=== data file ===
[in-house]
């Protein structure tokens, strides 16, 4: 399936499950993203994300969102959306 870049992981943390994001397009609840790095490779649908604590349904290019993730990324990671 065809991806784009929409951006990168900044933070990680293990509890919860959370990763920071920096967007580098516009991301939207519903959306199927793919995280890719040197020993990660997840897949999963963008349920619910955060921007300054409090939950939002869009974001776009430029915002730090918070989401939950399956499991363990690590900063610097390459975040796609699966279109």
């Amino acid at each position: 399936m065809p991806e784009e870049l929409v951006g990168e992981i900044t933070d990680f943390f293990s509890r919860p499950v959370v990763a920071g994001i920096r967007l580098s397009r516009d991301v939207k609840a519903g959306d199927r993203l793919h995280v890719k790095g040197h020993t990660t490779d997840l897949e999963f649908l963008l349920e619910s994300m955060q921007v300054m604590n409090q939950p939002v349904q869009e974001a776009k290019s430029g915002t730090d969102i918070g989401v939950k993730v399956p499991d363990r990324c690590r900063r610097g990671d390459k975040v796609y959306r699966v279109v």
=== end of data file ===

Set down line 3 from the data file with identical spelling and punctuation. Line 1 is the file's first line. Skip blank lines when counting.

């Amino acid at each position: 399936m065809p991806e784009e870049l929409v951006g990168e992981i900044t933070d990680f943390f293990s509890r919860p499950v959370v990763a920071g994001i920096r967007l580098s397009r516009d991301v939207k609840a519903g959306d199927r993203l793919h995280v890719k790095g040197h020993t990660t490779d997840l897949e999963f649908l963008l349920e619910s994300m955060q921007v300054m604590n409090q939950p939002v349904q869009e974001a776009k290019s430029g915002t730090d969102i918070g989401v939950k993730v399956p499991d363990r990324c690590r900063r610097g990671d390459k975040v796609y959306r699966v279109v």